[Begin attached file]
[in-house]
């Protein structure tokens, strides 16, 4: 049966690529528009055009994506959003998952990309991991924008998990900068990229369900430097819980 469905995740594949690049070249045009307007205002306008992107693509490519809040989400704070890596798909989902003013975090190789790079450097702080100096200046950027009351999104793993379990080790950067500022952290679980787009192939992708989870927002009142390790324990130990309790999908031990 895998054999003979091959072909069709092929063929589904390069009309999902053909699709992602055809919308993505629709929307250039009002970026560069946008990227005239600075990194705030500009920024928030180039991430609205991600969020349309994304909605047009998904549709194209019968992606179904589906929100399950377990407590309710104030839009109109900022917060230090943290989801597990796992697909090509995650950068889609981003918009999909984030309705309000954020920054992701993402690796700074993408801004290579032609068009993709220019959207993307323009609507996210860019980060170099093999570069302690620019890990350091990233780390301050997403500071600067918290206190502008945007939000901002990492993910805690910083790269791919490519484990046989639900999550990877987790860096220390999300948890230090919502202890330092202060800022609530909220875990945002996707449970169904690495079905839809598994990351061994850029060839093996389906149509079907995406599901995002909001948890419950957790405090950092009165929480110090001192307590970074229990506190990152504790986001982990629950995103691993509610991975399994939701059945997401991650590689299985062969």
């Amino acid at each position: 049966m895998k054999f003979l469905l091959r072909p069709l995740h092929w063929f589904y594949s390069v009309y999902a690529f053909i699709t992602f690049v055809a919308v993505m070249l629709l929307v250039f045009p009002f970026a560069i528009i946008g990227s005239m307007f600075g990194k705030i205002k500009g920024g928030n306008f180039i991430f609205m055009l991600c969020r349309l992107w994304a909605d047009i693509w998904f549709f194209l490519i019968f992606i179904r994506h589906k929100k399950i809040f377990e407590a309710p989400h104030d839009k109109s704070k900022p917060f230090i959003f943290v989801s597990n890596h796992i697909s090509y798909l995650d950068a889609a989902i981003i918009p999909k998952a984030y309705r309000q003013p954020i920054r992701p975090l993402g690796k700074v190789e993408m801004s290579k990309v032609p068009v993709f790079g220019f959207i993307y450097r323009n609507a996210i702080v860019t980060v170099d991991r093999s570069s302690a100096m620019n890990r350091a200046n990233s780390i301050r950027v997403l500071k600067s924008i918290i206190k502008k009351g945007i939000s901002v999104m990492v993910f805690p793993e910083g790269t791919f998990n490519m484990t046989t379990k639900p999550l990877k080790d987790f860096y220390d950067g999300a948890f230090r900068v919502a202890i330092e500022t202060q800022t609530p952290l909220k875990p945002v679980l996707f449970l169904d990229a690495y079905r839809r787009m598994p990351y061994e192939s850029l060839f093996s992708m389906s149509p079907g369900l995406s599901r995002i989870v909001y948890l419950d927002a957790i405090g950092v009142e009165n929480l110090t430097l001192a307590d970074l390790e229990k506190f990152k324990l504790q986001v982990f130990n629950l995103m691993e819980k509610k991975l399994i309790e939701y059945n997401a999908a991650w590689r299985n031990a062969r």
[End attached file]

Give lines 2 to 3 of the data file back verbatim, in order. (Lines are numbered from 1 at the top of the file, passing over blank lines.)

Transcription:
């Protein structure tokens, strides 16, 4: 049966690529528009055009994506959003998952990309991991924008998990900068990229369900430097819980 469905995740594949690049070249045009307007205002306008992107693509490519809040989400704070890596798909989902003013975090190789790079450097702080100096200046950027009351999104793993379990080790950067500022952290679980787009192939992708989870927002009142390790324990130990309790999908031990 895998054999003979091959072909069709092929063929589904390069009309999902053909699709992602055809919308993505629709929307250039009002970026560069946008990227005239600075990194705030500009920024928030180039991430609205991600969020349309994304909605047009998904549709194209019968992606179904589906929100399950377990407590309710104030839009109109900022917060230090943290989801597990796992697909090509995650950068889609981003918009999909984030309705309000954020920054992701993402690796700074993408801004290579032609068009993709220019959207993307323009609507996210860019980060170099093999570069302690620019890990350091990233780390301050997403500071600067918290206190502008945007939000901002990492993910805690910083790269791919490519484990046989639900999550990877987790860096220390999300948890230090919502202890330092202060800022609530909220875990945002996707449970169904690495079905839809598994990351061994850029060839093996389906149509079907995406599901995002909001948890419950957790405090950092009165929480110090001192307590970074229990506190990152504790986001982990629950995103691993509610991975399994939701059945997401991650590689299985062969």
């Amino acid at each position: 049966m895998k054999f003979l469905l091959r072909p069709l995740h092929w063929f589904y594949s390069v009309y999902a690529f053909i699709t992602f690049v055809a919308v993505m070249l629709l929307v250039f045009p009002f970026a560069i528009i946008g990227s005239m307007f600075g990194k705030i205002k500009g920024g928030n306008f180039i991430f609205m055009l991600c969020r349309l992107w994304a909605d047009i693509w998904f549709f194209l490519i019968f992606i179904r994506h589906k929100k399950i809040f377990e407590a309710p989400h104030d839009k109109s704070k900022p917060f230090i959003f943290v989801s597990n890596h796992i697909s090509y798909l995650d950068a889609a989902i981003i918009p999909k998952a984030y309705r309000q003013p954020i920054r992701p975090l993402g690796k700074v190789e993408m801004s290579k990309v032609p068009v993709f790079g220019f959207i993307y450097r323009n609507a996210i702080v860019t980060v170099d991991r093999s570069s302690a100096m620019n890990r350091a200046n990233s780390i301050r950027v997403l500071k600067s924008i918290i206190k502008k009351g945007i939000s901002v999104m990492v993910f805690p793993e910083g790269t791919f998990n490519m484990t046989t379990k639900p999550l990877k080790d987790f860096y220390d950067g999300a948890f230090r900068v919502a202890i330092e500022t202060q800022t609530p952290l909220k875990p945002v679980l996707f449970l169904d990229a690495y079905r839809r787009m598994p990351y061994e192939s850029l060839f093996s992708m389906s149509p079907g369900l995406s599901r995002i989870v909001y948890l419950d927002a957790i405090g950092v009142e009165n929480l110090t430097l001192a307590d970074l390790e229990k506190f990152k324990l504790q986001v982990f130990n629950l995103m691993e819980k509610k991975l399994i309790e939701y059945n997401a999908a991650w590689r299985n031990a062969r």